Film Review: The Stoneman Murders


Film: The Stoneman Murders

Director: Manish Gupta

Cast: Kay Kay Mennon, Arbaaz Khan, Rukhsaar

Rating: 2/5

A great story, told not so well is what the film is. It packs in the thrills but just when you reach the zenith you are met with blandness. What is greatly depressing about this film is that like many other thriller films this too takes the path and support of rites and rituals to justify and reach its conclusion.

Set in the early eighties the film solves the case of a serial murderer who kills his victims by smashing their head with a stone. Following the death of a local gangster in police custody, officer Sanjay (Kay Kay Mennon) is suspended indefinitely. But his reputation for being an earnest officer precedes him and regardless of him being suspended is secretly allowed to carry out the investigation with reference to the stone man murders.

Meanwhile ruling the roost in the police force is Inspector Kedar (Arbaaz Khan) who is also investigating the murders and is clueless of Sanjay’s investigation. The two cross paths in the most unlikely of events and after series of misleading facts and assumption the killer is finally found. Who and how is what is meant to make this film interesting, sadly though neither of it is really interesting.

What is evident after watching this film is the fact that the director knows how best to work with the resources that are made available. The film packs in the thrills and the mood is certainly there. However what is saddening is the fact that the film does not seem cogent and instead seems like this logical placing of different scenes to try and make this film work.

Through the first half of the film you see a run up to the stone man, the chaos in Sanjay’s life and the series of murders that happen. While this half works well the second half is a different story, it tries to rationalize and zero in on the killer.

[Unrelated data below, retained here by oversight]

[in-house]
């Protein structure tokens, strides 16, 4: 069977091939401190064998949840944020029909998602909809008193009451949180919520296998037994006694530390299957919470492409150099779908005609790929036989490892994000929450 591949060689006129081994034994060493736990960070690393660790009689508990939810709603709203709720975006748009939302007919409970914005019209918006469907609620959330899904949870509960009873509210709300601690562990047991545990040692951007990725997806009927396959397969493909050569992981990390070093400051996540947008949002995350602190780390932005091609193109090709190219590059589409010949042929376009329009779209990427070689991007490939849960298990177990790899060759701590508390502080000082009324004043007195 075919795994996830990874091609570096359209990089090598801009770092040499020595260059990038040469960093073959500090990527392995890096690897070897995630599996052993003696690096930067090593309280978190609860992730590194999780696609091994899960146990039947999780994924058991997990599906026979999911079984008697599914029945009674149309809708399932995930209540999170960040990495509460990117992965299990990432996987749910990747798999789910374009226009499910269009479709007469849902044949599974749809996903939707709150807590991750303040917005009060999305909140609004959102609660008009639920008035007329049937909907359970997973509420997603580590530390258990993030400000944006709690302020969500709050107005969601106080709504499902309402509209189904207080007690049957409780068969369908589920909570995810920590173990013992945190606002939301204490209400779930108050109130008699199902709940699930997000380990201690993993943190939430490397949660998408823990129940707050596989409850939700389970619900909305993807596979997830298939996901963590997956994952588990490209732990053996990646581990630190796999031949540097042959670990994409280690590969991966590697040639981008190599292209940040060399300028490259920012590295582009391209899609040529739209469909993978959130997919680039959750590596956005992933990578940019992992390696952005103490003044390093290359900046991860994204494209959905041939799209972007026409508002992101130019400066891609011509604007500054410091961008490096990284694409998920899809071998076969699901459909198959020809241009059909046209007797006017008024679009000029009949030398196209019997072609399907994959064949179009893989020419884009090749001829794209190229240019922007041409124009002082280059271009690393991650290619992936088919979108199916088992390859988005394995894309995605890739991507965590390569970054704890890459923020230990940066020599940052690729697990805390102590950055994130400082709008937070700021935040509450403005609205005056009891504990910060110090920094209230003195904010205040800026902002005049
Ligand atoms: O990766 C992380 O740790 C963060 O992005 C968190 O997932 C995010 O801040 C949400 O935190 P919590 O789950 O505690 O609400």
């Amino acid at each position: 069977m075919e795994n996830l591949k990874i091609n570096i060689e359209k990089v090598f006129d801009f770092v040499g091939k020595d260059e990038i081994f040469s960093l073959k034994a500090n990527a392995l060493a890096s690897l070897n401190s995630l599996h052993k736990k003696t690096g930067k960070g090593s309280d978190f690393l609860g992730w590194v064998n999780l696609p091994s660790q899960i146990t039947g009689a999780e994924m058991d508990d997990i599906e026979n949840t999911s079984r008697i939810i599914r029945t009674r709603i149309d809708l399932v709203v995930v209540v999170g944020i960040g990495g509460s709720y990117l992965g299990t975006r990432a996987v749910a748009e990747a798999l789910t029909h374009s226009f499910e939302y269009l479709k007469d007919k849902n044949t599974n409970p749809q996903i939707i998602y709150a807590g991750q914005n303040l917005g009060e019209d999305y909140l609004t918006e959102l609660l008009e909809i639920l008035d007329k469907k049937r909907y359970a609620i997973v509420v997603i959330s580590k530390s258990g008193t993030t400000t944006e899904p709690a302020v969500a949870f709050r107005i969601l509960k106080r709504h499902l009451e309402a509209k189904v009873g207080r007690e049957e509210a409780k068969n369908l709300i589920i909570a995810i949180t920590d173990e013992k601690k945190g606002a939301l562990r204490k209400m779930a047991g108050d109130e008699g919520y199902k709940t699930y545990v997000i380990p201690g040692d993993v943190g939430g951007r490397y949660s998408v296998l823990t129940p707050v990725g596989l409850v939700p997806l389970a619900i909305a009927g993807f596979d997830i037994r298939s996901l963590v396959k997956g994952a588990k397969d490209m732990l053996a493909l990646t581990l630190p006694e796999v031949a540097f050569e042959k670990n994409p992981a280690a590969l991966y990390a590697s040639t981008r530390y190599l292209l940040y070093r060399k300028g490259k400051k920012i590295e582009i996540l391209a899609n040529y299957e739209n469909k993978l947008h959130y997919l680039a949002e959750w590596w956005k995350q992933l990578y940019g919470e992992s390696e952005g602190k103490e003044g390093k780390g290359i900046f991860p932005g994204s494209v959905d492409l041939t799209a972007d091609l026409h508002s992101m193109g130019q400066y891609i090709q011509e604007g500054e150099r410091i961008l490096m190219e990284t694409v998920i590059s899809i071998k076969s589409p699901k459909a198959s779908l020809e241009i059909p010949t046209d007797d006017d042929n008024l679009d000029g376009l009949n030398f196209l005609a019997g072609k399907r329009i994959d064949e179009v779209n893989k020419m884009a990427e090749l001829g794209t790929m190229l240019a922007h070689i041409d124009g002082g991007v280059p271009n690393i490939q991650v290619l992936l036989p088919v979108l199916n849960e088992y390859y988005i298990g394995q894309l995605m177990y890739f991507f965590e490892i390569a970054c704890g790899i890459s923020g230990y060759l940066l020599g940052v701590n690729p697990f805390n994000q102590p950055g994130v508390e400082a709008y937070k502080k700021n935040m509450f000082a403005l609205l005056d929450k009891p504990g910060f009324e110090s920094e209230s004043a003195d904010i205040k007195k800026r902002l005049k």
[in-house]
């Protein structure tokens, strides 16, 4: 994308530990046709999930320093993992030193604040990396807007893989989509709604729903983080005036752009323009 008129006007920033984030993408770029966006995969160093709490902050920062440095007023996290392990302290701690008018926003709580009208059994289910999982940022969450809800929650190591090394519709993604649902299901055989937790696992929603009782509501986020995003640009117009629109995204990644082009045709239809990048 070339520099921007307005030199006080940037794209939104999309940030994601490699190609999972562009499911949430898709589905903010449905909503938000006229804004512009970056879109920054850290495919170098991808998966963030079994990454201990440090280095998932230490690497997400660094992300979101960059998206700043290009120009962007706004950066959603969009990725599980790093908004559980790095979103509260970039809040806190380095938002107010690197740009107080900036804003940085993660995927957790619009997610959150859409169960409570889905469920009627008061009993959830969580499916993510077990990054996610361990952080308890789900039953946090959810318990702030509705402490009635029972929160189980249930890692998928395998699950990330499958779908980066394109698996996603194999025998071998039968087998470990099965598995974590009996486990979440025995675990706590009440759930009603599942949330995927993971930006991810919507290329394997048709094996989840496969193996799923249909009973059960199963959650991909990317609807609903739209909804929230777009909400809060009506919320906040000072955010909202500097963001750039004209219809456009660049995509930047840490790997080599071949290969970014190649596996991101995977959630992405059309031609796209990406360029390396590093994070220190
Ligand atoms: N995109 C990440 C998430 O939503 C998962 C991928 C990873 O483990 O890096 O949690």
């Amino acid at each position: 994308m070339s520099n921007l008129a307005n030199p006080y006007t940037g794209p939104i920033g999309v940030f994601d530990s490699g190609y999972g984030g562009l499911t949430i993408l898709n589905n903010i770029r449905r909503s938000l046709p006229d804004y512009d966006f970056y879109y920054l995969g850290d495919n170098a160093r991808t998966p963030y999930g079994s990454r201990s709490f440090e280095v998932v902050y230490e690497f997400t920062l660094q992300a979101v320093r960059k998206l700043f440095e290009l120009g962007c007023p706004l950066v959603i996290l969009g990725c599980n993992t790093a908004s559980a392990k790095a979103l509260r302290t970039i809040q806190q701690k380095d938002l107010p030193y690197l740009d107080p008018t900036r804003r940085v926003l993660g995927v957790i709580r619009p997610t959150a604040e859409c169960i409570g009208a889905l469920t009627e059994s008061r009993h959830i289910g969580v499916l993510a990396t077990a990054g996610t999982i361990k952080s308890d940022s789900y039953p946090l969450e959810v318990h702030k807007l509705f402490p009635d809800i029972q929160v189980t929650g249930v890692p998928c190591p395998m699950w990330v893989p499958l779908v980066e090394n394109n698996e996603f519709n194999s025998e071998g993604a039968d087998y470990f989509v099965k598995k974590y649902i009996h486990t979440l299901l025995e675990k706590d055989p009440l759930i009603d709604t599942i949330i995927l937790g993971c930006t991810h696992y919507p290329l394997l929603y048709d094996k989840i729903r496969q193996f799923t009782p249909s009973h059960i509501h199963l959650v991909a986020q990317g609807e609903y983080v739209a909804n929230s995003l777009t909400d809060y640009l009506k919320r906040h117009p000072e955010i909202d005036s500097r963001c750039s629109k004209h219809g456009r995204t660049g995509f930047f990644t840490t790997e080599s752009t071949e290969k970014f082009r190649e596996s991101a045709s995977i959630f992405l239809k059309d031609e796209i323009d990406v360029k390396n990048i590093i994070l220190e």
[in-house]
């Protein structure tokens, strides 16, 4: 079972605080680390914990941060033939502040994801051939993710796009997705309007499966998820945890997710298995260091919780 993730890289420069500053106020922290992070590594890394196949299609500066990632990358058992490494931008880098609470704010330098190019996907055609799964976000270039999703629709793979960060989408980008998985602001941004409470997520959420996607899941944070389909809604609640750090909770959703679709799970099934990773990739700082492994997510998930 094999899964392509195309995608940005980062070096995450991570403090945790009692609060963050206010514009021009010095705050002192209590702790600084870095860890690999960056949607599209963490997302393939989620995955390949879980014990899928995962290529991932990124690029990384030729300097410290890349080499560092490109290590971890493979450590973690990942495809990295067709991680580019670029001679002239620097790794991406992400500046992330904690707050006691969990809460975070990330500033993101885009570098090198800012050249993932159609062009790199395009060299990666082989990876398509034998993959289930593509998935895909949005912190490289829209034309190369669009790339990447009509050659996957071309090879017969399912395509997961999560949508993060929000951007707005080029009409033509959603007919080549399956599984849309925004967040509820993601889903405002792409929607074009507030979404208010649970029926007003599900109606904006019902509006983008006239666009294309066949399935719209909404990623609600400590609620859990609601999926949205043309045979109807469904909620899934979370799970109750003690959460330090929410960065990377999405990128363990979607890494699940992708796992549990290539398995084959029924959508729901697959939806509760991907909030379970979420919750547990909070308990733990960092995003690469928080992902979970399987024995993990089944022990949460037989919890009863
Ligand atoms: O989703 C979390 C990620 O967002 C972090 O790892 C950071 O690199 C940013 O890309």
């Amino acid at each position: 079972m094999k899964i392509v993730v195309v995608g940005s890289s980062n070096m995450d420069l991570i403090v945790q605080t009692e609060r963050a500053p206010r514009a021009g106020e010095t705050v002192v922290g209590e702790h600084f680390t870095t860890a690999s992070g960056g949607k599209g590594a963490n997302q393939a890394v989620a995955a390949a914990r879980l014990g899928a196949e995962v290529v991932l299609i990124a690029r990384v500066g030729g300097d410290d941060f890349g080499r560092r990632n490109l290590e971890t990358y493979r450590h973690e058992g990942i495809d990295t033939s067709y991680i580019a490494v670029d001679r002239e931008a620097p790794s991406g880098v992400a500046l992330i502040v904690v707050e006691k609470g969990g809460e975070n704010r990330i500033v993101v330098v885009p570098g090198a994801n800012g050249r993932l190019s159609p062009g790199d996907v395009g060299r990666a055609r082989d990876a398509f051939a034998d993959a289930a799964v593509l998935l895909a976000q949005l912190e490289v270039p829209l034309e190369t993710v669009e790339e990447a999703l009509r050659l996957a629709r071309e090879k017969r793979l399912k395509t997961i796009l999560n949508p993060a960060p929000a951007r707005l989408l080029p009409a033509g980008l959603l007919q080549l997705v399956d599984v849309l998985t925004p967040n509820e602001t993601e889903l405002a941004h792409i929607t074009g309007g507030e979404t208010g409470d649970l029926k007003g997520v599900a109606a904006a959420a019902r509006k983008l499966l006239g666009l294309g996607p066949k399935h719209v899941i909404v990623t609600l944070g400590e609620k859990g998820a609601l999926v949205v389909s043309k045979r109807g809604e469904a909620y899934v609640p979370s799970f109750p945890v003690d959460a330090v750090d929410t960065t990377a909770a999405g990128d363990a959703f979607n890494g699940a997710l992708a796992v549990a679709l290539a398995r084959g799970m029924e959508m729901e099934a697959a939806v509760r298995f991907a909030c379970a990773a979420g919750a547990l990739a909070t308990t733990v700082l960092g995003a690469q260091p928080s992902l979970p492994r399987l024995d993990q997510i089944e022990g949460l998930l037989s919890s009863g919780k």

Soon after a series of murders and going over facts, monotony in the film sets in. It’s the same thing over and over with very little being discovered each time. The rather ordinary dialogues do nothing for the film either. The gusto the film needs in the second half is missing and the film relies on standard practices other thrillers use, like using silent moments in the film to spring surprises or bring on thrill and the use of cataclysmic music to set the mood. While in some parts it works wonders in most others by virtue of having seen it before, falls flat and you know what to expect.

Towards the end, the film turns predictable and you know what’s next to come. The credit goes to Gupta for the build up in the film that is outstanding though it’s a different thing that it’s spoilt by a bland conclusion.

Watch the manner in which the film builds up to discover Mennon’s private workplace is broken into and painted in red, a great scene that is marred by the entry of inspector Kedar and his bunch throwing clichéd dialogues, eventually spoiling the moment. Additional characters in the film with mediocre performances mar the film as well.

In entirety the film just does not seem convincing enough, the facts, the series of deaths, reaching the conclusion, none of it. Having said this, there are some great moments the film offers and that cannot be taken away from it, like the scene where Mennon is after the killer and hops on to a train, or the scene where Mennon is sitting in his car with the killer secretly watching him from behind. That leads us to another aspect, the film is so pro Mennon that even though he is an outstanding actor and puts up a brilliant performance, it’s too much to carry for him.

Technically the film is good, especially the manner in which the scenes are lit do a great deal to set the mood. The use of the camera as a person (The stone man) in certain instances is well done and commendable. Snappier use of the scissors and some slickness to the film could have perhaps done wonders for the film.

Eventually the film offers what can easily be called Mennon’s best performance till date. He is outstanding in the film. While Rukhsaar as his wife Manali is neither convincing nor puts up a great show. One still can’t figure how Khan contributes to the film except that he comes in at key moments; His performance is well let’s just say not the best. The film solely is Mennon’s and that is evident.

The Stoneman Murders is undoubtedly a watchable film, if you don’t walk in expecting too much you’ll surely walk out content. Don’t go in looking to know about the cover up, because that by far is the blandest.